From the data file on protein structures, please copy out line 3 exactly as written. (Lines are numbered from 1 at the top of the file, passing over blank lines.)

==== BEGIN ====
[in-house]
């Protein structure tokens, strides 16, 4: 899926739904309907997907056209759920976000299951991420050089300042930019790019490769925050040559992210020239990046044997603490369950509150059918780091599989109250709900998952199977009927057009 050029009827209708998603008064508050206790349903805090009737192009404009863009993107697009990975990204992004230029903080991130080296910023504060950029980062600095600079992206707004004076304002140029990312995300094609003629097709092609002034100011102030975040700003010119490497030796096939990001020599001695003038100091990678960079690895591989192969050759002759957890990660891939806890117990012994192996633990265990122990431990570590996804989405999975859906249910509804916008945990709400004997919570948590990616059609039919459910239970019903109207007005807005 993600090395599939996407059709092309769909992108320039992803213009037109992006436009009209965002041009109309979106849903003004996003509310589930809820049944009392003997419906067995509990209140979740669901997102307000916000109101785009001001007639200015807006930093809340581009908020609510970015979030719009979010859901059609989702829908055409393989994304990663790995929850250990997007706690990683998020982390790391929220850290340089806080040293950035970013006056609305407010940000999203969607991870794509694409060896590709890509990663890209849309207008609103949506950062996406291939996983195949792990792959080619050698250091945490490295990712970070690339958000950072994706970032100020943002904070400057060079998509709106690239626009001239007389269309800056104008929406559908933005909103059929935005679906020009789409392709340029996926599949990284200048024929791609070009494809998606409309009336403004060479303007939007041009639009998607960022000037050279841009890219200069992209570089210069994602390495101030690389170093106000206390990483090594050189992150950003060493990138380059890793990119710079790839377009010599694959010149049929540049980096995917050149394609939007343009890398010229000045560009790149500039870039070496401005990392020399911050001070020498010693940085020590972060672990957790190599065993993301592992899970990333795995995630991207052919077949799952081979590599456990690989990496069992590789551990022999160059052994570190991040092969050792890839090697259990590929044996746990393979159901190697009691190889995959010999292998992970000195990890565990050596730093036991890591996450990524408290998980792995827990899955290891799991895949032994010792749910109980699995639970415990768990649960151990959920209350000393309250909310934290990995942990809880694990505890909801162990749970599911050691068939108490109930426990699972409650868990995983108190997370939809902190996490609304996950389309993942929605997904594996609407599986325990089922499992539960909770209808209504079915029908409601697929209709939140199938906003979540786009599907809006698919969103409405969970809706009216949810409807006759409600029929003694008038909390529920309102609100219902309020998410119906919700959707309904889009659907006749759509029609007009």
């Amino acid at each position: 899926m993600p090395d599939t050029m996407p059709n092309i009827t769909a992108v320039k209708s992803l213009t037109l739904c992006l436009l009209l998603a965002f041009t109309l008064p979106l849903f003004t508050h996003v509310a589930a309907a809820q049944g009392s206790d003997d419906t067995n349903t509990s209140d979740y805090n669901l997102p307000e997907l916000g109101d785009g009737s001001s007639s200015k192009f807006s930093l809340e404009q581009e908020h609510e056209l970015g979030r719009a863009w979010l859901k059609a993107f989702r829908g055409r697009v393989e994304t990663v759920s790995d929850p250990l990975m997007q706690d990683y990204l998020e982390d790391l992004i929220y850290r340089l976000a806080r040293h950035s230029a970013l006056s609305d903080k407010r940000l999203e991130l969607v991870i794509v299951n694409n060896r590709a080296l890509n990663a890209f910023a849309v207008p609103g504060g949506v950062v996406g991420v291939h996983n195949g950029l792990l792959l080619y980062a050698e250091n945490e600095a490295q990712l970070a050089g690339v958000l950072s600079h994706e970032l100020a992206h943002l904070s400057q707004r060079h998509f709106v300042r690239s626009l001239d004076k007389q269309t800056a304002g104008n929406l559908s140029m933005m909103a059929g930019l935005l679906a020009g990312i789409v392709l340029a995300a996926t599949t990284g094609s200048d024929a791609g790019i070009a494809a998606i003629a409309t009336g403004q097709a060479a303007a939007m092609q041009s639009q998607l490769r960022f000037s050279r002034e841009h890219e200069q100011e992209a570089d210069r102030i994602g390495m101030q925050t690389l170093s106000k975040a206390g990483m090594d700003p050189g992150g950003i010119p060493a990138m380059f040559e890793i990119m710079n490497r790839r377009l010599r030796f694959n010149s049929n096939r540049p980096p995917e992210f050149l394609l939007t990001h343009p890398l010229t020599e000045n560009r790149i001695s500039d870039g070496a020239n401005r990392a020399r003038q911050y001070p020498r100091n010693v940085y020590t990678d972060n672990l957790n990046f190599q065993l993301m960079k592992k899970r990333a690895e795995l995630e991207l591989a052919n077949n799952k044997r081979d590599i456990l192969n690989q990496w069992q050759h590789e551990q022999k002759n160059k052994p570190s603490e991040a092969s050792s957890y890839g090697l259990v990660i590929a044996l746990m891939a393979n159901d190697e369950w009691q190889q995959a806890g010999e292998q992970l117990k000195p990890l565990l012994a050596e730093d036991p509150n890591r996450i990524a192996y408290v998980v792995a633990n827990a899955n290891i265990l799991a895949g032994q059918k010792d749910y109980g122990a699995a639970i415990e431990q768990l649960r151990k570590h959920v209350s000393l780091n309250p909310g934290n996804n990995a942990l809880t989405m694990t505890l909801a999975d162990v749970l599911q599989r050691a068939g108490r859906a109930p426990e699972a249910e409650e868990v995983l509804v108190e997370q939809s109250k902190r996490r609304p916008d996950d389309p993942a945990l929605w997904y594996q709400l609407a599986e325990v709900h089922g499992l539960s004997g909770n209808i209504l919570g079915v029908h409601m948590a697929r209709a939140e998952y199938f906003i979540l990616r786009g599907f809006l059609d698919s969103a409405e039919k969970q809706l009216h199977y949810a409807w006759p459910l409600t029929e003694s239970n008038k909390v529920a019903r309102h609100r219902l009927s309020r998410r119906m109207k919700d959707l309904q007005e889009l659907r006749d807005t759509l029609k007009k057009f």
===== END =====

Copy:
């Amino acid at each position: 899926m993600p090395d599939t050029m996407p059709n092309i009827t769909a992108v320039k209708s992803l213009t037109l739904c992006l436009l009209l998603a965002f041009t109309l008064p979106l849903f003004t508050h996003v509310a589930a309907a809820q049944g009392s206790d003997d419906t067995n349903t509990s209140d979740y805090n669901l997102p307000e997907l916000g109101d785009g009737s001001s007639s200015k192009f807006s930093l809340e404009q581009e908020h609510e056209l970015g979030r719009a863009w979010l859901k059609a993107f989702r829908g055409r697009v393989e994304t990663v759920s790995d929850p250990l990975m997007q706690d990683y990204l998020e982390d790391l992004i929220y850290r340089l976000a806080r040293h950035s230029a970013l006056s609305d903080k407010r940000l999203e991130l969607v991870i794509v299951n694409n060896r590709a080296l890509n990663a890209f910023a849309v207008p609103g504060g949506v950062v996406g991420v291939h996983n195949g950029l792990l792959l080619y980062a050698e250091n945490e600095a490295q990712l970070a050089g690339v958000l950072s600079h994706e970032l100020a992206h943002l904070s400057q707004r060079h998509f709106v300042r690239s626009l001239d004076k007389q269309t800056a304002g104008n929406l559908s140029m933005m909103a059929g930019l935005l679906a020009g990312i789409v392709l340029a995300a996926t599949t990284g094609s200048d024929a791609g790019i070009a494809a998606i003629a409309t009336g403004q097709a060479a303007a939007m092609q041009s639009q998607l490769r960022f000037s050279r002034e841009h890219e200069q100011e992209a570089d210069r102030i994602g390495m101030q925050t690389l170093s106000k975040a206390g990483m090594d700003p050189g992150g950003i010119p060493a990138m380059f040559e890793i990119m710079n490497r790839r377009l010599r030796f694959n010149s049929n096939r540049p980096p995917e992210f050149l394609l939007t990001h343009p890398l010229t020599e000045n560009r790149i001695s500039d870039g070496a020239n401005r990392a020399r003038q911050y001070p020498r100091n010693v940085y020590t990678d972060n672990l957790n990046f190599q065993l993301m960079k592992k899970r990333a690895e795995l995630e991207l591989a052919n077949n799952k044997r081979d590599i456990l192969n690989q990496w069992q050759h590789e551990q022999k002759n160059k052994p570190s603490e991040a092969s050792s957890y890839g090697l259990v990660i590929a044996l746990m891939a393979n159901d190697e369950w009691q190889q995959a806890g010999e292998q992970l117990k000195p990890l565990l012994a050596e730093d036991p509150n890591r996450i990524a192996y408290v998980v792995a633990n827990a899955n290891i265990l799991a895949g032994q059918k010792d749910y109980g122990a699995a639970i415990e431990q768990l649960r151990k570590h959920v209350s000393l780091n309250p909310g934290n996804n990995a942990l809880t989405m694990t505890l909801a999975d162990v749970l599911q599989r050691a068939g108490r859906a109930p426990e699972a249910e409650e868990v995983l509804v108190e997370q939809s109250k902190r996490r609304p916008d996950d389309p993942a945990l929605w997904y594996q709400l609407a599986e325990v709900h089922g499992l539960s004997g909770n209808i209504l919570g079915v029908h409601m948590a697929r209709a939140e998952y199938f906003i979540l990616r786009g599907f809006l059609d698919s969103a409405e039919k969970q809706l009216h199977y949810a409807w006759p459910l409600t029929e003694s239970n008038k909390v529920a019903r309102h609100r219902l009927s309020r998410r119906m109207k919700d959707l309904q007005e889009l659907r006749d807005t759509l029609k007009k057009f």